Featured Stories


Taking some time for herself

Unable to draw in high school, Earlean Marsh is this months featured artist at Spiral Gallery


by: PHOTO BY JEFF SPIEGEL - Earlean Marsh is this months featured artist at the Spiral Gallery. The watercolor shes holding is of her dog and is titled, Hi-Ho Silver.The daughter of two Texans and the product of a generation that didn’t allow many drawing opportunities to girls, Barton’s Earlean Marsh is this month’s featured artist at the Spiral Gallery.

After convincing her mother to move from Texas to Oregon, Marsh’s parents settled down in the Estacada area, where Marsh was born. She attended Barton Grade School and then Estacada High School before moving on to Lewis and Clark.

Eventually, she majored in Art and English with a minor in drama before getting her master's degree in education. After school, she began teaching in Molalla, where she spent her entire 36-year career before retiring in 2002.

As an art and drama teacher, however, Marsh knew full well how fortunate the girls in her classes really were.

Marsh was the daughter of a draftsman for the Bonneville Power Administration, and because of that, she seemed to be born with an affinity for drawing.

By the time she reached high school, Marsh realized she had a gift — the only problem was, there wasn’t much space to explore it.

“They had drafting in high school, but girls weren’t allowed to take it and that was the closest we had to art,” she said. “I was very untrained when I got to college.”

Fortunately, Marsh was exposed to all the training she needed in college, and was eventually inspired to teach art as a career. Unfortunately, with so much time dedicated to her students, however, Marsh went much of the 32 years without creating much art of her own.

“You’re not really doing art when you’re teaching, but I did learn a lot from critiquing work throughout the year,” she said. “I didn’t even have anything framed until a couple of years ago.”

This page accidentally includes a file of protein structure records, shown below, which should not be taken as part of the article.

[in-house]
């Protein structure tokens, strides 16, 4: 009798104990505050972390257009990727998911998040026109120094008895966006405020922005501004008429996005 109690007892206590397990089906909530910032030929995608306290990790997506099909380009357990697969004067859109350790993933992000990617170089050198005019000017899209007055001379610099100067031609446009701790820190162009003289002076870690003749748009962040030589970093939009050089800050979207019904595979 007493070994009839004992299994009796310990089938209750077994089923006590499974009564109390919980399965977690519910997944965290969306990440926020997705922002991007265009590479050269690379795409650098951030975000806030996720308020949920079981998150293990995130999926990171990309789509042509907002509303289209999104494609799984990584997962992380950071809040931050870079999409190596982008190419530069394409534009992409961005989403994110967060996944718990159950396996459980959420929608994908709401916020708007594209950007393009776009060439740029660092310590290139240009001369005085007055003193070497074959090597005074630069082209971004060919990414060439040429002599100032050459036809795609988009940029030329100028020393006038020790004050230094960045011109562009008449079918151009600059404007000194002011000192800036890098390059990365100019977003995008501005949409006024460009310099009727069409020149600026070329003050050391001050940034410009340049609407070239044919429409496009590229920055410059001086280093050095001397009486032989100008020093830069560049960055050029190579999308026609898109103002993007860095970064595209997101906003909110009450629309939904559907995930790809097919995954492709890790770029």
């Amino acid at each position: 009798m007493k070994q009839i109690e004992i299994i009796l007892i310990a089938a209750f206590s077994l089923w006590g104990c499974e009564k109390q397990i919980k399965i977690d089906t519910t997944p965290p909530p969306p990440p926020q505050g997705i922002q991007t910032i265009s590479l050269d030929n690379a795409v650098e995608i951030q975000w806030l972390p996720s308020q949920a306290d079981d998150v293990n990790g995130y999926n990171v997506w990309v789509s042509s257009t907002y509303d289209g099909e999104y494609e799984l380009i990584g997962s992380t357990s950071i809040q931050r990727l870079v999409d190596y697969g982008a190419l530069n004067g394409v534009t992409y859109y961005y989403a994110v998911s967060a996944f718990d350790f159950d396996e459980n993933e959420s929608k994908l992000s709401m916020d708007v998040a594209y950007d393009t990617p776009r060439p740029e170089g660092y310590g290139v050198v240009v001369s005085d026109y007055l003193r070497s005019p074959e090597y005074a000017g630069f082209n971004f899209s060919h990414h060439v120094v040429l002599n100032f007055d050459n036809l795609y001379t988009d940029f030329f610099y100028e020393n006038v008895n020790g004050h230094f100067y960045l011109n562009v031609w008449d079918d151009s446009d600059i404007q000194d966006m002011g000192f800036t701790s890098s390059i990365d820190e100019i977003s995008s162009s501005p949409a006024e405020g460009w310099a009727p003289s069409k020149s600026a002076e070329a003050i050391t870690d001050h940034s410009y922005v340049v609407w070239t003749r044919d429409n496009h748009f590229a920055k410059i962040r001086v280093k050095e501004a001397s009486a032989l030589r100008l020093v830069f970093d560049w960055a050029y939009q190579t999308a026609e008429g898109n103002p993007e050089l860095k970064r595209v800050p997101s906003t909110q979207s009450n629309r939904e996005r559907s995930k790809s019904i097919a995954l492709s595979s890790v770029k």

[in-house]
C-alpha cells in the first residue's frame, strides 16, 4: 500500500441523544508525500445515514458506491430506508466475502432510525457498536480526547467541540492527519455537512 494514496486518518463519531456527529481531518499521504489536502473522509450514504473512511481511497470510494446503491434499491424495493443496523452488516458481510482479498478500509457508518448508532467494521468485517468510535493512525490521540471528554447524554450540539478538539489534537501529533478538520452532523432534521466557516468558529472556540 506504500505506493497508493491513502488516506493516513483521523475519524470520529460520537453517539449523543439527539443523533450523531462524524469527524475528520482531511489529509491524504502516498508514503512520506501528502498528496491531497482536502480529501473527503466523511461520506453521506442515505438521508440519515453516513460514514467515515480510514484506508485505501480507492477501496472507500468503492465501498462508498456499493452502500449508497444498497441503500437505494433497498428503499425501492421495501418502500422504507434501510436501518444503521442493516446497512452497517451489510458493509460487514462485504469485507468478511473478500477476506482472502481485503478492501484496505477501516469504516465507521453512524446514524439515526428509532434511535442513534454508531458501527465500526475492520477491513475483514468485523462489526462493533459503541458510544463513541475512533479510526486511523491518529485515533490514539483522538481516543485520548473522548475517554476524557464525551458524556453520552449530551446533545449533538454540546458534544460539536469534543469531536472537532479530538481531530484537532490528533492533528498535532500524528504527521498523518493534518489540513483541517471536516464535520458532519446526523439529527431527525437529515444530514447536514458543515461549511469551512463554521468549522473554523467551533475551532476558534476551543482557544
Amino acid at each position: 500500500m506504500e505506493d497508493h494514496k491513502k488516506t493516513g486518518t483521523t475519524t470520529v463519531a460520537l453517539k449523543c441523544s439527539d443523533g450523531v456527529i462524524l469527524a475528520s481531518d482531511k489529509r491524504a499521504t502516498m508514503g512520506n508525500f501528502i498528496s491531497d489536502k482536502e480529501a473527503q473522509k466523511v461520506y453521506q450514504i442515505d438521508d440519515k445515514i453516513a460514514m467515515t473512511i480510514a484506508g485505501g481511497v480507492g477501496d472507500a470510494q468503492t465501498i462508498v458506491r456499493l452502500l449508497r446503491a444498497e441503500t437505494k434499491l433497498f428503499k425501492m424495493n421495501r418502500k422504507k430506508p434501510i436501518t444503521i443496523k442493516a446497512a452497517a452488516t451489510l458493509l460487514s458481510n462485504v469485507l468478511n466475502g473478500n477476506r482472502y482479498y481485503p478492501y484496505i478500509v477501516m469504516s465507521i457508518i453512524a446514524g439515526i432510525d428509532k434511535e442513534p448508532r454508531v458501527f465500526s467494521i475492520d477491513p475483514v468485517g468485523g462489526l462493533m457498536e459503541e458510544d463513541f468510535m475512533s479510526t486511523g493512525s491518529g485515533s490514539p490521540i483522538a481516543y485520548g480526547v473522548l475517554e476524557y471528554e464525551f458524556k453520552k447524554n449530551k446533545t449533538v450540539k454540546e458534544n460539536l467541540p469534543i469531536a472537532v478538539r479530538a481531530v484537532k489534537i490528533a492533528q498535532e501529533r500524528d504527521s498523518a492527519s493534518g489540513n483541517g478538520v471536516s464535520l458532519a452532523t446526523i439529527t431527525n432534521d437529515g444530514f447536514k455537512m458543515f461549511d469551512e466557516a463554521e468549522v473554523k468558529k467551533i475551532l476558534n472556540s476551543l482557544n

Now that she’s been retired 10 years, Marsh has done her best to find time to create art of her own, which she displays throughout the Spiral Gallery.

Primarily, her work is done in watercolors, but mostly she says that’s because other mediums don’t pose enough of a challenge.

“I did oils and pastels, but other mediums are too easy,” she said. “I’ve also taught china painting, drawing and calligraphy.”

Through all of those experiences, though, it all comes back to water colors.

“I love the colors and the way they mix with one another,” she said. “It’s a very different style, and yet, it’s not really.”

Despite years of teaching students, Marsh is still excited to educate herself through classes and workshops. In fact, in those workshops, the speed that Marsh learned to paint with in 70-minute classes has become a joke among her peers.

“The joke is that I’m always the fastest because I’d have to do a painting within one class,” she said.

As far as where she gets her inspiration, Marsh credits her surroundings — particularly buildings and homes in the area — for giving her ideas.

“I used to drive past the same house everyday and so I decided to paint it in every season,” she said. “The last time I was featured the theme was butterflies and fairies, but this time there are dogs, chairs and a wide variety of themes.”

Marsh’s show kicks off with first Friday on Oct. 5 at the Spiral Gallery and will be on display throughout October.




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